A genetically modified herpes virus has been created that can block the spread of breast and ovarian cancer.
Scientists believe the virus, which has been reprogrammed so it no longer harms humans, could form the basis of a potent new cancer treatment.
The "oncolytic" herpes simplex virus (HSV) attacks especially aggressive tumours that have an over-active Her-2 gene.
Breast cancer drug Herceptin was designed to target the same cell sub-group.
When the modified virus was injected into mice growing human breast and ovarian tumours, it strongly inhibited the spread of cancer cells.
Cancer spread, or metastasis, is the main cause of death in cancer patients.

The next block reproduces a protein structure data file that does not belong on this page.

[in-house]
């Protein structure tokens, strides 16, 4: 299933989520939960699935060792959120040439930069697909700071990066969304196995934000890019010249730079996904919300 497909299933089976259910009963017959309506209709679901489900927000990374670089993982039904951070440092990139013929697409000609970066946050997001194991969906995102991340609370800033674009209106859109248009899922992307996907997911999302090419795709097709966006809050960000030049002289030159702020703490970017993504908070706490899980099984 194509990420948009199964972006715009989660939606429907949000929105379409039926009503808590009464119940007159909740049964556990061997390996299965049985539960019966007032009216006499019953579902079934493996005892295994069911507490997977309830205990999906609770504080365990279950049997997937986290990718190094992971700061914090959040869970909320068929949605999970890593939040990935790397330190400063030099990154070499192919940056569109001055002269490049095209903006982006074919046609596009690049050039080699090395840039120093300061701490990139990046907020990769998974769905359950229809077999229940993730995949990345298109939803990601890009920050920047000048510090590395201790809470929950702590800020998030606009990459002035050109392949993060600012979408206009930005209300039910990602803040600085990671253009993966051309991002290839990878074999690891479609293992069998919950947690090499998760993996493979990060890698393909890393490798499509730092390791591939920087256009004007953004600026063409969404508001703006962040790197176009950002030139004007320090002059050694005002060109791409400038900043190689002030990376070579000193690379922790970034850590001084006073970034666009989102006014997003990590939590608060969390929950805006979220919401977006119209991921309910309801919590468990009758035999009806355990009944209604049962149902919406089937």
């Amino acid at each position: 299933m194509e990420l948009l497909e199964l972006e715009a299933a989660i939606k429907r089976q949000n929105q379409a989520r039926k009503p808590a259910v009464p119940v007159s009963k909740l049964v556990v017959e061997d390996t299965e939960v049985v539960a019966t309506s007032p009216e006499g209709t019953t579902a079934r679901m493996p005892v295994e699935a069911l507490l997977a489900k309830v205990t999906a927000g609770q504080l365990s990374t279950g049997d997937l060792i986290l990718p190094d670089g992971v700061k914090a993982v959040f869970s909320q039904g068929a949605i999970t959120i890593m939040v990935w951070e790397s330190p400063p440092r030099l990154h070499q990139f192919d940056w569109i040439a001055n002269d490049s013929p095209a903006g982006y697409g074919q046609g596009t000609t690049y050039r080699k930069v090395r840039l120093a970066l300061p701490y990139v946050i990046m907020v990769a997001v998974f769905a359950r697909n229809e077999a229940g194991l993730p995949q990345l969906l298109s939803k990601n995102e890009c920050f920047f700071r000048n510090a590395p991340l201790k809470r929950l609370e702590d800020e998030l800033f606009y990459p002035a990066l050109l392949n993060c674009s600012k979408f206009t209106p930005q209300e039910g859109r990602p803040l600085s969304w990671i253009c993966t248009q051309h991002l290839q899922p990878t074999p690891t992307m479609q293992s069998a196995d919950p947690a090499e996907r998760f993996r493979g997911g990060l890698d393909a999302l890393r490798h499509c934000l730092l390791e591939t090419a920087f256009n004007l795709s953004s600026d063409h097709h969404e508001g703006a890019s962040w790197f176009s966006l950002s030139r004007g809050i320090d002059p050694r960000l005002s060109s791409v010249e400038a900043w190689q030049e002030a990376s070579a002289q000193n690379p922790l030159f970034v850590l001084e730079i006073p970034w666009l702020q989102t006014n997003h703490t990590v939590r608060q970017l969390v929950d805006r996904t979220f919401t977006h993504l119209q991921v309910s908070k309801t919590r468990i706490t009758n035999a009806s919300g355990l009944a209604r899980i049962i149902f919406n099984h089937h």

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Lead scientist Professor Gabriella Campadelli-Fiume, from the University of Bologna in Italy, said: "Numerous laboratories worldwide are using viruses as more specific weapons against cancer cells, called oncolytic viruses.
"Safety concerns prevailed so far, and all oncolytic herpes viruses now in clinical trials are debilitated viruses, effective only against a fraction of tumours.
"We were the first to obtain a herpes virus reprogrammed to enter Her-2-positive tumour cells, unable to infect any other cell, yet preserves the full-blown killing capacity of the wild-type HSV."
The research is reported in the online journal Public Library of Science Pathogens.
In mice with breast and ovarian cancer, the virus prevented tumour spread through the abdominal cavity.
Breast cancer spread to the ovaries and brain was greatly reduced, but the virus did not prevent lung metastasis.
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